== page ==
Roku Ultra vs. Apple TV 4K

Roku Ultra and Apple TV 4K

Why, in the name of all things tech, would someone buy an Apple TV 4K over a Roku Ultra? Both stream videos. Both do 4K resolution. Both can handle (some) of that newfangled HDR. Both have access to pretty much all the content you could possibly watch, be it live TV or huge repositories of movies and shows.

Oh, and one costs twice as much as the other.

Well, there are reasons to get one over the other. And they're good reasons. With lots of dollar signs attached.

Let's talk.

See also: Roku Ultra vs. Amazon Fire TV Cube
And: Roku Ultra vs. NVIDIA Shield TV

Roku Ultra vs. Apple TV — specs and hardware

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Category Apple TV 4K Roku Ultra
Row 0 - Cell 0 Row 0 - Cell 1 Row 0 - Cell 2
Price $179/199 $89
Max resolution 2160p (4K) 2160p (4K)
Operating system tvOS 12.0 Roku OS
Processor Apple A10X Fusion ARM Coretex A53
GPU Apple A10X Fusion n/a
Storage 32GB/64GBGB 512MB
External storage None USB-A/microSD
Bluetooth BT 4.0 No
Wifi 802.11ac 802.11ac
Ethernet Ethernet port Ethernet port
Dolby Atmos Coming Yes
Dolby Vision Yes No
HDR 10 Yes Yes
CEC control Yes Yes
Audio out HDMI Optical/HDMI
Voice remote Yes Yes
Private listening Via Bluetooth Via voice remote
See at Amazon $179/$199 $89 $45 at Walmart

The specs don't lie. In fact, they basically scream at you. Apple TV 4K is a more powerful device than Roku Ultra. There are no two ways around that. Better processor. More RAM. Is it an (excuse me) apples to apples comparison? No. And both devices sport an Ethernet port, so you can plug directly into your router and ensure the best connection possible. And both devices also output at 4K resolutions just fine.

So why does it matter?

Roku Ultra and Apple TV 4K

Roku Ultra and Apple TV 4K.

In a word, performance. Apple TV is faster. Faster to boot up. (On the rare occasion that you have to restart one of these things.) It's faster to load applications. And applications tend to run faster on Apple TV once they're loaded.

So maybe let's chance that word from "performance" to "experience." Apple TV 4K, in my book (and I use both of these devices every day) is a better overall experience.

Look at it like this: Streaming TV already is more of a headache than an old cable box, right? Instead of a single, siloed experience, we've got multiple streaming services coded by multiple developers, to varying degrees of success. Streaming video just isn't as easy, and so we tend to be less tolerant of added headaches. I want a cable-like experience, without the cable-like prices.

Apple TV 4K gets you closest to that. (Which is why it's also our pick for the streaming best box you can buy , period.)

There is the issue of remote controls, though. I'm no fan of the Apple TV remote. (Excuse me, the "Siri Remote." It's functional enough, I guess, though it's not what I'd call fun to use. The trackpad is a nice idea but not exactly ergonomic. The weird menu/home/back hybrid button thing is a mess. The remote itself is too skinny and flat and tiny and will absolutely get lost in a couch. You should buy one of these sleeve things to make it a little better.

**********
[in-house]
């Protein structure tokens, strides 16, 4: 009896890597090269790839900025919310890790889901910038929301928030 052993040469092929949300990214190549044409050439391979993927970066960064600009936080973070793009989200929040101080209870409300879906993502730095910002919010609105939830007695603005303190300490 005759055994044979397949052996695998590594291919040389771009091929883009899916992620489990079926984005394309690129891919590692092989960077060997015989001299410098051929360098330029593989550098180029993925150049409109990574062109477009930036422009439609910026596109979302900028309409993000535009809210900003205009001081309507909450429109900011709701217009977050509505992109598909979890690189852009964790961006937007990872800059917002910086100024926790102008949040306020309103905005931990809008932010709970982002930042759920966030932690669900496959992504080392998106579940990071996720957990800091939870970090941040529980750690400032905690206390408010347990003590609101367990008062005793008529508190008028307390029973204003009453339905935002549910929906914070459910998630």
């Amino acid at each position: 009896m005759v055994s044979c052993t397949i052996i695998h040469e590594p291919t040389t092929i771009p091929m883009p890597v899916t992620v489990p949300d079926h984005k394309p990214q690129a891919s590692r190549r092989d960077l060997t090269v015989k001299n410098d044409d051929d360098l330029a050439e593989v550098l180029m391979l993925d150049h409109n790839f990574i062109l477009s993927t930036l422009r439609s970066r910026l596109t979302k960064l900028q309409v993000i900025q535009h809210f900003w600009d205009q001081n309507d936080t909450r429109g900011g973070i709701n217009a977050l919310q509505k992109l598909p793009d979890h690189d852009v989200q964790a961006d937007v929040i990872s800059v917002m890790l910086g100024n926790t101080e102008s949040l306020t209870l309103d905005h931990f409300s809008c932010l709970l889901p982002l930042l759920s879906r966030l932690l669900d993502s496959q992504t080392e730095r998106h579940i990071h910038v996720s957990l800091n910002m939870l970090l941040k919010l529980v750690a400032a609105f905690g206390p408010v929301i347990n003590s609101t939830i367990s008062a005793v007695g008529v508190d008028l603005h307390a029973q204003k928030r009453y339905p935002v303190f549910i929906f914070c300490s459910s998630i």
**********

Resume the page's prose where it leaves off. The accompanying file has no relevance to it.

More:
But, hey. At least it has volume buttons , right?

The Roku Ultra Voice Remote almost hits the other extreme. It's simple. It's intuitive. It's made like it's something you'd give to your grandparents without them having to ask questions later. And it's got an integrated 3.5mm headphone jack for private listening, which is cool. It's not sleek. It's not sexy. But it works, and it works really well.

Roku Ultra vs. Apple TV 4K — software

There's perhaps and even bigger gulf when it comes to the software experience on Apple TV 4K and Roku Ultra.

Apple is, of course, all about sparseness. The home screen is — as always — just a sea of icons. That's not horrible in a big-screen context, actually. The fewer menus, the better. Navigating through levels is never fun.

And Roku OS isn't exactly devoid of icons, either. Its apps — Roku calls them "channels" are in their own grid, with settings and options and other menus in a more traditional hierarchy off on the side.

Roku OS absolutely is the busier operating system here. You're more likely to find yourself down some sort of content rabbit hole — at least initially — with various options for movies and shows and rentals and apps. Apple tends to keep things a little neater, save for its "TV" app, which messily attempts to aggregate all sorts of content from all sorts of sources in one place. It's still clunky, though.

Which is better? I'd still argue the experience is still completely governed by the speed at which it performs. I'm more willing to put up with a lesser interface — provided that its faster.

But in this case? Apple is simpler. Apple is faster. Apple is better.

Apple TV 4K also handles MPEG-2 videos, which is lacking on Roku. That means no HDHomerun , if that's your over-the-air network box of choice. And for a good many of us, that could be a deal-breaker.

And, of course, there are the screensavers. Apple sports some of the most beautiful 4K aerial displays you've ever seen Roku — has cartoons.

Apple TV 4K or Roku Ultra — which should you buy?

The question, as it always does, comes down to this: How much are you willing to pay for performance?

Apple TV works better, and it has access to just about anything you could want to watch. Roku is slower, has access to just about anything you want to watch, provided it's not HDHomerun. (That's a big thing for, though it's admittedly not huge for everybody, especially if you just run an antenna straight into your TV.)

But Apple TV costs twice as much as Roku Ultra. (And you should just go ahead and get the 64GB Apple TV model for $199.) There's no denying that it's an expensive box. You get what you pay for, to be clear.

But Roku Ultra also brings a lot of game, at half the cost.